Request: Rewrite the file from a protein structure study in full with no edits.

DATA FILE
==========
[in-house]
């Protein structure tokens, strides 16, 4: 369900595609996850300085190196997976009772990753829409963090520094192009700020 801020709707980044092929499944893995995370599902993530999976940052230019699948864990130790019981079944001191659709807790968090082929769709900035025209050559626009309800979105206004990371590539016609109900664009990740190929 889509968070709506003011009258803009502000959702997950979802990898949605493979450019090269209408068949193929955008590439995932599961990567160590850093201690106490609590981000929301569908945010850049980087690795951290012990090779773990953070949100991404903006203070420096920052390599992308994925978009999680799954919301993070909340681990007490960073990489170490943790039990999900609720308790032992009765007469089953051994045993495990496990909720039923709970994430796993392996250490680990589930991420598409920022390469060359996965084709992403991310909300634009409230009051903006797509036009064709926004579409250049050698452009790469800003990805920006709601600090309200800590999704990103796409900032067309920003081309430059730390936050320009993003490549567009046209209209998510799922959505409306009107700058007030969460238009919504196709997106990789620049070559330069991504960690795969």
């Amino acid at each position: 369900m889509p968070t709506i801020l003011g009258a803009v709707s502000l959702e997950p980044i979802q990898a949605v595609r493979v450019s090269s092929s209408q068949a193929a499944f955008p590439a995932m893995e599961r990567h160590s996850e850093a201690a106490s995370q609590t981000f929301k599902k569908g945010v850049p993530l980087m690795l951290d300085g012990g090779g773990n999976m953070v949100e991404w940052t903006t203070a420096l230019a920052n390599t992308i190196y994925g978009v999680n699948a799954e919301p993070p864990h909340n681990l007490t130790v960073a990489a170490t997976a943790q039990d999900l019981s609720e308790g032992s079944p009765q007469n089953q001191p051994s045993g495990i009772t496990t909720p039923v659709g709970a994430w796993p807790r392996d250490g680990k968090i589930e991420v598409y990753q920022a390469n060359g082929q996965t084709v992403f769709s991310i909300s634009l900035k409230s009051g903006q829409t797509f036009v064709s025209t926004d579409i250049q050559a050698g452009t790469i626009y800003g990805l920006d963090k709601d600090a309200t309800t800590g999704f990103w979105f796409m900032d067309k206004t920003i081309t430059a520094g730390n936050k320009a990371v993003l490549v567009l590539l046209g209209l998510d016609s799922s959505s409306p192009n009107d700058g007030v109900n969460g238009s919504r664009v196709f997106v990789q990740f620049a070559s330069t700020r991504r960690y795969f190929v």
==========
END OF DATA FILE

[in-house]
């Protein structure tokens, strides 16, 4: 369900595609996850300085190196997976009772990753829409963090520094192009700020 801020709707980044092929499944893995995370599902993530999976940052230019699948864990130790019981079944001191659709807790968090082929769709900035025209050559626009309800979105206004990371590539016609109900664009990740190929 889509968070709506003011009258803009502000959702997950979802990898949605493979450019090269209408068949193929955008590439995932599961990567160590850093201690106490609590981000929301569908945010850049980087690795951290012990090779773990953070949100991404903006203070420096920052390599992308994925978009999680799954919301993070909340681990007490960073990489170490943790039990999900609720308790032992009765007469089953051994045993495990496990909720039923709970994430796993392996250490680990589930991420598409920022390469060359996965084709992403991310909300634009409230009051903006797509036009064709926004579409250049050698452009790469800003990805920006709601600090309200800590999704990103796409900032067309920003081309430059730390936050320009993003490549567009046209209209998510799922959505409306009107700058007030969460238009919504196709997106990789620049070559330069991504960690795969």
């Amino acid at each position: 369900m889509p968070t709506i801020l003011g009258a803009v709707s502000l959702e997950p980044i979802q990898a949605v595609r493979v450019s090269s092929s209408q068949a193929a499944f955008p590439a995932m893995e599961r990567h160590s996850e850093a201690a106490s995370q609590t981000f929301k599902k569908g945010v850049p993530l980087m690795l951290d300085g012990g090779g773990n999976m953070v949100e991404w940052t903006t203070a420096l230019a920052n390599t992308i190196y994925g978009v999680n699948a799954e919301p993070p864990h909340n681990l007490t130790v960073a990489a170490t997976a943790q039990d999900l019981s609720e308790g032992s079944p009765q007469n089953q001191p051994s045993g495990i009772t496990t909720p039923v659709g709970a994430w796993p807790r392996d250490g680990k968090i589930e991420v598409y990753q920022a390469n060359g082929q996965t084709v992403f769709s991310i909300s634009l900035k409230s009051g903006q829409t797509f036009v064709s025209t926004d579409i250049q050559a050698g452009t790469i626009y800003g990805l920006d963090k709601d600090a309200t309800t800590g999704f990103w979105f796409m900032d067309k206004t920003i081309t430059a520094g730390n936050k320009a990371v993003l490549v567009l590539l046209g209209l998510d016609s799922s959505s409306p192009n009107d700058g007030v109900n969460g238009s919504r664009v196709f997106v990789q990740f620049a070559s330069t700020r991504r960690y795969f190929v």